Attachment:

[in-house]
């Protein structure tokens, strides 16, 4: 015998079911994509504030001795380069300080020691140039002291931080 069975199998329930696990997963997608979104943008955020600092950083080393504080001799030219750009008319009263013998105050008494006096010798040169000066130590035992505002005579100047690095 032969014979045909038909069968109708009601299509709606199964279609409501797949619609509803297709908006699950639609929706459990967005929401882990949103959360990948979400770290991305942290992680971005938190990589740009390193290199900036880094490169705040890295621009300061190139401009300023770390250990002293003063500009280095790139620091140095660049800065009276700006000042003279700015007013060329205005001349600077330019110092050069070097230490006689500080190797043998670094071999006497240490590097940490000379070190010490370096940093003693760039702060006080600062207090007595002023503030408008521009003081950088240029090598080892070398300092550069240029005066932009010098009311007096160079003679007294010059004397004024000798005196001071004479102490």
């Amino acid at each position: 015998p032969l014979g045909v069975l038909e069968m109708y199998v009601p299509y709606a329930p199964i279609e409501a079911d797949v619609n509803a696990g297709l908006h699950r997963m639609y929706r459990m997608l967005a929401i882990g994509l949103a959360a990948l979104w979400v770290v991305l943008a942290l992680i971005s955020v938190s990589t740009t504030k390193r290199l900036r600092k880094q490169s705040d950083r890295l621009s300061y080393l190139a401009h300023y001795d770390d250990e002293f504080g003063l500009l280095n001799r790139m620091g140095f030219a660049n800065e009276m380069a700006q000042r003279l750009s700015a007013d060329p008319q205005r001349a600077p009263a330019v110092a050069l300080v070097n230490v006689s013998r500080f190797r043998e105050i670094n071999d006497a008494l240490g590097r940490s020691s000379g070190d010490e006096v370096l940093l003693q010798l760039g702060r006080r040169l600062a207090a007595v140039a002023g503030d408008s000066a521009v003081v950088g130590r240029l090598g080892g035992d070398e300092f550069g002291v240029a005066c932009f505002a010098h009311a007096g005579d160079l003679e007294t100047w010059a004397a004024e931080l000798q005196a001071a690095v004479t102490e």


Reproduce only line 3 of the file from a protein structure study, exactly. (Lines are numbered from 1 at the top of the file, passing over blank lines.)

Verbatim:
């Amino acid at each position: 015998p032969l014979g045909v069975l038909e069968m109708y199998v009601p299509y709606a329930p199964i279609e409501a079911d797949v619609n509803a696990g297709l908006h699950r997963m639609y929706r459990m997608l967005a929401i882990g994509l949103a959360a990948l979104w979400v770290v991305l943008a942290l992680i971005s955020v938190s990589t740009t504030k390193r290199l900036r600092k880094q490169s705040d950083r890295l621009s300061y080393l190139a401009h300023y001795d770390d250990e002293f504080g003063l500009l280095n001799r790139m620091g140095f030219a660049n800065e009276m380069a700006q000042r003279l750009s700015a007013d060329p008319q205005r001349a600077p009263a330019v110092a050069l300080v070097n230490v006689s013998r500080f190797r043998e105050i670094n071999d006497a008494l240490g590097r940490s020691s000379g070190d010490e006096v370096l940093l003693q010798l760039g702060r006080r040169l600062a207090a007595v140039a002023g503030d408008s000066a521009v003081v950088g130590r240029l090598g080892g035992d070398e300092f550069g002291v240029a005066c932009f505002a010098h009311a007096g005579d160079l003679e007294t100047w010059a004397a004024e931080l000798q005196a001071a690095v004479t102490e």